Detect dependency graph from

Is there a way to detect the crate dependency graph or, at the least, which crates depend on the current crate, from a script?

Why would Cargo need to know which crates depend on the current crate rather than dependencies of the current crate?

Because Cargo doesn’t currently support internal-only crates, but I want to simulate it by having fail if a crate outside of a whitelist tries to depend on my internal crate.

What exactly do you mean by internal-only crate?

It is possible to define multiple crates in the same git repo, and to have those crates refer to one another e.g. with path dependencies.

A crate which, while published on, can only be depended on by a whitelist of crates, such that cargo would fail the build if a crate outside of that whitelist took a dependency on the internal crate.

It isn’t, unfortunately. The only way to publish on is for each crate to be published as a normal crate. There’s no way to publish a crate which packages another crate inside of itself.

That seems like an anti-pattern to me TBH. In general code units of any size (types, modules, crates) shouldn’t care what they are used by, as doing so breaks modularity and introduces tight coupling.

So I’m curious: why do you want/need that?

It is true that when publishing on, crates are not allowed to have path dependencies.
But that is no restriction, in fact it’s even more reason to keep your crates as loosely coupled as possible.
That way, you can just publish each crate and do dependency specification by version as normal, rather than by path.

We’ve been bitten in the past by us documenting that certain functionality is internal and should not be considered stable, and yet people have taken dependencies and then gotten mad when we made changes since those changes broke their code. We’d like to make it so that “internal” isn’t just a suggestion, but is enforced by the build.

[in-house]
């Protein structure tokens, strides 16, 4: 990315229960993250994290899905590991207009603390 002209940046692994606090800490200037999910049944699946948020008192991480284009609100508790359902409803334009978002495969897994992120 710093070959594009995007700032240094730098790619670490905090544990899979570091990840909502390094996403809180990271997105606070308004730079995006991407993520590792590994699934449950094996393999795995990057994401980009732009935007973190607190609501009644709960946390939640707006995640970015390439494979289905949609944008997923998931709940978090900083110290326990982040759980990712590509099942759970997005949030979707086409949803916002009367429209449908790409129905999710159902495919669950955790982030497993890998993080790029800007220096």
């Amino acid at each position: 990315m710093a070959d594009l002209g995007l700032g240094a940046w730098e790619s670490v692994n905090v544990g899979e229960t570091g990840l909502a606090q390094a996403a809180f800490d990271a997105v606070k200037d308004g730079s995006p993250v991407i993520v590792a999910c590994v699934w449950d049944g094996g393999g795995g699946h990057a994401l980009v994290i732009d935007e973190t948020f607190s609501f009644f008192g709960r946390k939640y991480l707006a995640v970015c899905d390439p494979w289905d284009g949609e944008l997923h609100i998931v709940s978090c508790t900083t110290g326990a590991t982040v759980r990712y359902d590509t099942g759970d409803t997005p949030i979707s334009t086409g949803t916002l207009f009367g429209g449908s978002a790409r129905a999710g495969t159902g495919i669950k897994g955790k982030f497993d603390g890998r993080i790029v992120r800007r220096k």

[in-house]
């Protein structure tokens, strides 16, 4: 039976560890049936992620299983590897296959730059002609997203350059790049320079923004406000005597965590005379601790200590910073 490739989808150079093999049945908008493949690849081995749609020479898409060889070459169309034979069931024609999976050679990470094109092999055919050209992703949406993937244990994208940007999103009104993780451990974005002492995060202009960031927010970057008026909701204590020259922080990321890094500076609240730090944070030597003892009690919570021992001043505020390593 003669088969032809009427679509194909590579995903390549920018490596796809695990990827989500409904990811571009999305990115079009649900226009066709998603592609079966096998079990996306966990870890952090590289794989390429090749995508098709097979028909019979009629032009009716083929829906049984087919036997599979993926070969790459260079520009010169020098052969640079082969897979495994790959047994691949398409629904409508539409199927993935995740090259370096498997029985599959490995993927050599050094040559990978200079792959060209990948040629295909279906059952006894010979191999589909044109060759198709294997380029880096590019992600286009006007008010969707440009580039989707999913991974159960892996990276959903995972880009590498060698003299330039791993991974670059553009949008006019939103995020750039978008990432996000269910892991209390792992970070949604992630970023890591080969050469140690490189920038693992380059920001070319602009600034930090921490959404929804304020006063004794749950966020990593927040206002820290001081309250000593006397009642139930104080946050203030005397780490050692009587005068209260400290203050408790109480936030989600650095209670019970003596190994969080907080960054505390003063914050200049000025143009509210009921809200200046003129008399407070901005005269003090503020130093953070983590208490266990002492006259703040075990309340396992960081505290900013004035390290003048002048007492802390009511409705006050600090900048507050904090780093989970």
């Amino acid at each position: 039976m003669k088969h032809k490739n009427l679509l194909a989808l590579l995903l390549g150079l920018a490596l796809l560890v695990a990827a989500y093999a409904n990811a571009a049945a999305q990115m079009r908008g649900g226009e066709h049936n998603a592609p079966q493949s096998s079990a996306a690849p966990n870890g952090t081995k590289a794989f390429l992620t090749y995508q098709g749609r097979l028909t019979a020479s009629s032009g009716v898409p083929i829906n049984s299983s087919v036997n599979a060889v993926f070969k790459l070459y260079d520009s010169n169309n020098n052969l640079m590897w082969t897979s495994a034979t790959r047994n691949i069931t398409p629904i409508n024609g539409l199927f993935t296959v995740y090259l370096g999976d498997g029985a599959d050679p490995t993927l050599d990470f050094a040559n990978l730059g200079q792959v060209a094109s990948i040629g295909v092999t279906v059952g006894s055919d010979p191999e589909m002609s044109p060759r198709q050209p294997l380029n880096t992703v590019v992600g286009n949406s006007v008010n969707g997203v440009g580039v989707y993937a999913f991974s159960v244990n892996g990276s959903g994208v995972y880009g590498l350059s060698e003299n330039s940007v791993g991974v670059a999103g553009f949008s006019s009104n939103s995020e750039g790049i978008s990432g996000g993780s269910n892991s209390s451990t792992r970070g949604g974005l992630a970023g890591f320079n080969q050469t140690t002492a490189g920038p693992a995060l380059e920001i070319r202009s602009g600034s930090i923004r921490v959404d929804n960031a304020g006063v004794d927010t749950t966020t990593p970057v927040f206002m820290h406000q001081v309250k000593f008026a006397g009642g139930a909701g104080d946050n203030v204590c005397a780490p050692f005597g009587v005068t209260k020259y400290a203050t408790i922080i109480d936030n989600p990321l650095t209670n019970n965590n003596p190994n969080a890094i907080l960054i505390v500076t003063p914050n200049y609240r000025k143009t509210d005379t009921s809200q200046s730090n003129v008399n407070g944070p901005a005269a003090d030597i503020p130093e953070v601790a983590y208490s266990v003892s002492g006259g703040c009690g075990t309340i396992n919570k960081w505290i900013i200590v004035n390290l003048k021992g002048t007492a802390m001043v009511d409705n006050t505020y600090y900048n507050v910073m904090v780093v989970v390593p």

True, but that doesn’t address the need that we have.

As far as I know Cargo doesn’t support this kind of tight coupling, and I will argue any day that it shouldn’t encourage workflows which are brittle.

However, to address your immediate concern, you can always add a nasty hack:
Have the build script of crate D check a certain env var (e.g. MY_SUPERLONG_FANCY_ENV_VAR_NOBODY_WILL_GUESS), which must be set by the consumer crate C in its build script. Crates that are not intended consumers won’t have the env var set, and thus crate D will fail to build.

FTR: This is awful Rustacean citizenship, so don’t post crates with this to And that’s assuming it would even allow you to publish a crate like that in the first place.

On another note, you should consider that anything that you publish will in fact be public i.e. people can do with it whatever they want. If that is not desired, then publishing is probably not what you want.
In particular, if you specify that the crate is unstable (i.e. by making the version less than 1.0.0) then anything in terms of instability is fair game. Getting mad at you for that is as useful as getting angry at rain for raining.

AFAIK the only means for that is emitting cargo:rustc-env=..., which will only affect your own crate.

Personally, I’d just stick to a social contract. Add #[doc(hidden)] and maybe even a #[deprecated] message, and I think you have every right to push back against folks who use it anyway.

There is always the env stdlib module.

That only affects the current process and any future subprocesses.

Oh. Well, then the same idea could be executed with lockfiles I suppose :slight_smile: